Some of these smart plant technologies, too, are what will allow manufacturers to be a part of the Internet of things, connecting myriad devices and systems together for better accessibility, awareness, monitoring and the like.
I'm not sure they're less commonly used Chuck (though I'd guess they are), but the devices are coming with embedded intelligence that makes deployment easier and quicker. So the integrator's visit is bound to be considrably shorter.
Rob, I would like to second that. This is an interesting area. Many people are not very much tuned in with it, but the application of computer technologies to the shop floor is what is keeing the US in the game.
Intersting slideshow, Rob, about how things are improving in the plant environment thanks to the use of new technology. These technologies are evolving quickly, it seems, and that's a good thing. Anything to make the environment cleaner, quieter and more efficient is certainly welcome.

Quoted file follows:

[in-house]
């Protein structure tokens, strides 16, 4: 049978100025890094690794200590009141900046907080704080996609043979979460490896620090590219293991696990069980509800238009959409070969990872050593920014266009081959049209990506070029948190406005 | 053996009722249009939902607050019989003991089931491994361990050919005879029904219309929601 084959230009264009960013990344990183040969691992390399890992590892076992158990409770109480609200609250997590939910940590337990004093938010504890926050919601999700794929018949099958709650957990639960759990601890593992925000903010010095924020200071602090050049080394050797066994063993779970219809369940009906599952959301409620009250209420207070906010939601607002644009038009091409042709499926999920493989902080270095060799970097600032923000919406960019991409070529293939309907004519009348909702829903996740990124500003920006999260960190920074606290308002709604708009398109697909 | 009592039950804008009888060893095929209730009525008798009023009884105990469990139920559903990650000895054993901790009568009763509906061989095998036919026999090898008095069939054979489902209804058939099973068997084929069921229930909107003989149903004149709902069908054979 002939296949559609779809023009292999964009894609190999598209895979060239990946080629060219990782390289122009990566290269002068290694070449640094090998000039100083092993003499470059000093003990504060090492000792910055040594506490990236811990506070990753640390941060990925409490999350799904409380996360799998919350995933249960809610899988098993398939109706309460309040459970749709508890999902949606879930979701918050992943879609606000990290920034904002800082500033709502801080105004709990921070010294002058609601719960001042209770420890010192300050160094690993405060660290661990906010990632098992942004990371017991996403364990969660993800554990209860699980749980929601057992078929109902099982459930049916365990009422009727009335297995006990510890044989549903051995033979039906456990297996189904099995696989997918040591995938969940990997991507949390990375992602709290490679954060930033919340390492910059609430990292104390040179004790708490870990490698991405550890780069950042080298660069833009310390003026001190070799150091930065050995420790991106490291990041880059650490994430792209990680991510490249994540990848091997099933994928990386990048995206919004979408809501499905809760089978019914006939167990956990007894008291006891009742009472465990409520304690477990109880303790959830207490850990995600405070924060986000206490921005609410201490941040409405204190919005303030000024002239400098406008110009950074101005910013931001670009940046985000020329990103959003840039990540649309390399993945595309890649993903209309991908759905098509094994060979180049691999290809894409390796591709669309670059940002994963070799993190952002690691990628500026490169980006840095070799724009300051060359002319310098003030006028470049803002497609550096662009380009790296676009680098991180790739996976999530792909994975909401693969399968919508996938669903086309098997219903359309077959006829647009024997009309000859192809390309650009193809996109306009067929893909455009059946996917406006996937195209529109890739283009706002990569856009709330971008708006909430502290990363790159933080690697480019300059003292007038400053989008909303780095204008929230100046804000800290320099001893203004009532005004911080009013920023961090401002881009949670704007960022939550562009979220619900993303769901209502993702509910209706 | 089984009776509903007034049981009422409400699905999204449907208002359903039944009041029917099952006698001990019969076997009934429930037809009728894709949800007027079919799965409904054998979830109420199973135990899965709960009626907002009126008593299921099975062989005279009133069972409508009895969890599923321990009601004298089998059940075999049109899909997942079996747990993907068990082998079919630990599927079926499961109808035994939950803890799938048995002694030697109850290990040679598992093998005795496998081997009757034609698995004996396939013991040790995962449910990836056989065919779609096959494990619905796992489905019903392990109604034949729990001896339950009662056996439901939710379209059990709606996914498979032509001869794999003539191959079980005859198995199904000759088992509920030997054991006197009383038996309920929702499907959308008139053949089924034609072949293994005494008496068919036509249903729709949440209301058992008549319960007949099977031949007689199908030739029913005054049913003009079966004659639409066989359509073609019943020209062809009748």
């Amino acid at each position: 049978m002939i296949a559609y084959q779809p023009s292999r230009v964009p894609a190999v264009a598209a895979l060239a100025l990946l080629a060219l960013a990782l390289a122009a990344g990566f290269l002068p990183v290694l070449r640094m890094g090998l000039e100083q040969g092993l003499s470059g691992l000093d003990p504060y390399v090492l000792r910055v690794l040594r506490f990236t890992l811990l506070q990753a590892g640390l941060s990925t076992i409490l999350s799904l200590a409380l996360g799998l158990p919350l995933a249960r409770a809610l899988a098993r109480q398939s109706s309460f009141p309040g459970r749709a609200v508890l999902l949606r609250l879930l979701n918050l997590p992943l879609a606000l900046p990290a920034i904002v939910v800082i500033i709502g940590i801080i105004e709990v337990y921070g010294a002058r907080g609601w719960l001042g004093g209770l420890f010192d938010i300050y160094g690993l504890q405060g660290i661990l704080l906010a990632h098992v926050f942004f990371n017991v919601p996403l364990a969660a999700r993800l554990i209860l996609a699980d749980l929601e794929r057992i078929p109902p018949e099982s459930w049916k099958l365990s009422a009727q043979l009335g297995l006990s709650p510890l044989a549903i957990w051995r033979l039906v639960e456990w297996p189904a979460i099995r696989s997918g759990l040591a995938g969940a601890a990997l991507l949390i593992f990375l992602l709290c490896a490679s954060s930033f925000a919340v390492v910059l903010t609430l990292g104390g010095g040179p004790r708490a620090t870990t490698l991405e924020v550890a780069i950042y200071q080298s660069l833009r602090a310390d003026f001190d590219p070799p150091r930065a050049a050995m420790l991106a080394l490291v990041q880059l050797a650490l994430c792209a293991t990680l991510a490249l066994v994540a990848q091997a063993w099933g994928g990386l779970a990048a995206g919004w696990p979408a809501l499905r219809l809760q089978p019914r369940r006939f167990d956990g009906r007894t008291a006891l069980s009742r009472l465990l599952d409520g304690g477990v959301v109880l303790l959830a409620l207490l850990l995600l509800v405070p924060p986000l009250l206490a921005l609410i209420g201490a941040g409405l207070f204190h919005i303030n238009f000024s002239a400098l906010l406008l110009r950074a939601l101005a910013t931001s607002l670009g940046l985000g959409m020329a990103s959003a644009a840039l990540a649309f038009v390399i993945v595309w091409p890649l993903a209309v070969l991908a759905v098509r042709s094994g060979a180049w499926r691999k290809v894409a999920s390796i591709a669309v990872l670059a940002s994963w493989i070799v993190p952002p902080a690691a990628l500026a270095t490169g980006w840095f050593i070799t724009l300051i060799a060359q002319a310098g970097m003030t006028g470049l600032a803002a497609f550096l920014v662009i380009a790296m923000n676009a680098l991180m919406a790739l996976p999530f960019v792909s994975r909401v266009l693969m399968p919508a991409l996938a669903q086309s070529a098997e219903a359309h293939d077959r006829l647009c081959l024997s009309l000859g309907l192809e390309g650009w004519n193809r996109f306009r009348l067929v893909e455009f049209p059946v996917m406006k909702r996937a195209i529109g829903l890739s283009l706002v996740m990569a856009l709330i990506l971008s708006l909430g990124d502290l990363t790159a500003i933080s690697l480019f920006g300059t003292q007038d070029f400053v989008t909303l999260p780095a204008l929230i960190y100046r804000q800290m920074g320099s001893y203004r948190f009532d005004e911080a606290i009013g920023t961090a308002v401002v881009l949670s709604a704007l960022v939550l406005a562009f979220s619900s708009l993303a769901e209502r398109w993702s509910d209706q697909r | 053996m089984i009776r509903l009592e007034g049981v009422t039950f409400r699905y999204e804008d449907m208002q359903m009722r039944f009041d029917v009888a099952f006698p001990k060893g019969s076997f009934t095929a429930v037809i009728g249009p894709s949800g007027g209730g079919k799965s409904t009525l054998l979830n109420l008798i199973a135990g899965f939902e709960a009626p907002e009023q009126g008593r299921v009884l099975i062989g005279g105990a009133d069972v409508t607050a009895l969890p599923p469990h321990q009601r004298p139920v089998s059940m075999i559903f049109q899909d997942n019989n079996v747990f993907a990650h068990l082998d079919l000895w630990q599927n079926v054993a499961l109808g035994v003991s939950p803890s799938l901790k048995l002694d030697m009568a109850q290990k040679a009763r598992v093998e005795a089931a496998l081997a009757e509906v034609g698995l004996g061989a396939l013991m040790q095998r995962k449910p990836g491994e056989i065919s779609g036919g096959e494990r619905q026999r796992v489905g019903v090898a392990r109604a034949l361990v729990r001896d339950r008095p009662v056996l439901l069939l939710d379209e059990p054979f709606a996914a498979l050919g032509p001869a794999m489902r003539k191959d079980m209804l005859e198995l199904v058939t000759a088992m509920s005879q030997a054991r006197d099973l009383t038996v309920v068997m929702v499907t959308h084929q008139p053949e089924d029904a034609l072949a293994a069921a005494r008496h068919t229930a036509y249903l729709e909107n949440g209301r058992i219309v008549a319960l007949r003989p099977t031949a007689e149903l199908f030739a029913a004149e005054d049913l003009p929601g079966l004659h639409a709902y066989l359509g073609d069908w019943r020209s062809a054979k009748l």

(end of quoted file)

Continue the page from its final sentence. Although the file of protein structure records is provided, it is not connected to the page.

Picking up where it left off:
The company says it anticipates high-definition video for home security and other uses will be the next mature technology integrated into the IoT domain, hence the introduction of its MatrixCam devkit.
Siemens and Georgia Institute of Technology are partnering to address limitations in the current additive manufacturing design-to-production chain in an applied research project as part of the federally backed America Makes program.
Most of the new 3D printers and 3D printing technologies in this crop are breaking some boundaries, whether it's build volume-per-dollar ratios, multimaterials printing techniques, or new materials types.
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